A guardianship is the appointment by a court of an individual or entity to provide care and to make personal decisions for a minor or an incapacitated adult; a guardian is appointed by the judge to make decisions for an adult who, because of mental or physical illness or disability or alcohol or drug abuse, can’t make those decisions. The law calls this individual an “incapacitated person.” An incapacitated adult for whom a Guardian has been appointed is referred to by law as a “ward.” The decisions a guardian makes concern arrangements for the adult ward’s housing, education, medical care, food, clothing, and social activities. Similar decisions will be made by a minor’s guardian.
Guardianship is always a court proceeding; an individual can nominate someone to serve as guardian, but only the court can create the actual guardianship. Arizona guardianship proceedings for adults are conducted in the Superior Courts in each county, and more specifically in the Probate division of each Superior Court. The actual petition for appointment of a guardian must be filed with the Clerk of the Superior Court. A guardianship of a minor must be initiated in Juvenile Court; sometimes these proceedings are associated with a “dependency” action, but not always.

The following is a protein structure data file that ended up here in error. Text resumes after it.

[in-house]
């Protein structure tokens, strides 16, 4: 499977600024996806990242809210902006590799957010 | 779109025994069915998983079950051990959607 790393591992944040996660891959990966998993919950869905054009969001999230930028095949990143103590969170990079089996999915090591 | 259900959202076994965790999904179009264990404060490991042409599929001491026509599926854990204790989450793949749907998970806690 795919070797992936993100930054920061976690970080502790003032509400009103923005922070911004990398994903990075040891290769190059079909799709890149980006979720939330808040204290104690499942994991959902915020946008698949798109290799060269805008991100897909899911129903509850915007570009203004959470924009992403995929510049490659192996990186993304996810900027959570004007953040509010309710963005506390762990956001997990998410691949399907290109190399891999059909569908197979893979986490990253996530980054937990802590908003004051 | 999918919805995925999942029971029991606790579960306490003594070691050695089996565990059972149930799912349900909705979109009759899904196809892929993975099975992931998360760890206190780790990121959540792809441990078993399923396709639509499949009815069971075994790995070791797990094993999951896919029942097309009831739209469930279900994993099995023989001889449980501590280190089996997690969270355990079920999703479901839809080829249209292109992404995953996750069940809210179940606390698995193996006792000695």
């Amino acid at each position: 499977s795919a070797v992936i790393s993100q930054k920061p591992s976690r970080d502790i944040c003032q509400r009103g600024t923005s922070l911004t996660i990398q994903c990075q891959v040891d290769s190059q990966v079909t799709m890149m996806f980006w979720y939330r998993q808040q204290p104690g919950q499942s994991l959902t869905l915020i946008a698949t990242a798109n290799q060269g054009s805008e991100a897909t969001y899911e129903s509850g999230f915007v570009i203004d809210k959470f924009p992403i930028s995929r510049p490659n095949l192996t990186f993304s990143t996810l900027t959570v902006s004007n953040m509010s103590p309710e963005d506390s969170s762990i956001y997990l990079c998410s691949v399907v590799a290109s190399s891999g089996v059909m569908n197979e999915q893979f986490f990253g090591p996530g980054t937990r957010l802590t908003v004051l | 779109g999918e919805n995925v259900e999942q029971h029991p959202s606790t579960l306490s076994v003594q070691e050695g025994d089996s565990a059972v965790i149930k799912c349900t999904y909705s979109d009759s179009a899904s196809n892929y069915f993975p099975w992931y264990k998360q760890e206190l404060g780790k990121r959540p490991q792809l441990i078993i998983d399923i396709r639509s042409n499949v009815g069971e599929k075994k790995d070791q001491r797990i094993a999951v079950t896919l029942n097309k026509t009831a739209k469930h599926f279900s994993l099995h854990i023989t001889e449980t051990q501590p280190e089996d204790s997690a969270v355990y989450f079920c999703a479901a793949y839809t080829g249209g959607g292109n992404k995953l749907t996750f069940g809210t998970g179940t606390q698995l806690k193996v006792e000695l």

In addition to guardianship, there are other ways to establish authority and gain custody over a child that is not yours. One option is “Non-Parent Custody” (also known as In Loco Parentis custody). The differences between In Loco Parentis and guardianship are great and require a thorough analysis of each person’s individual situation.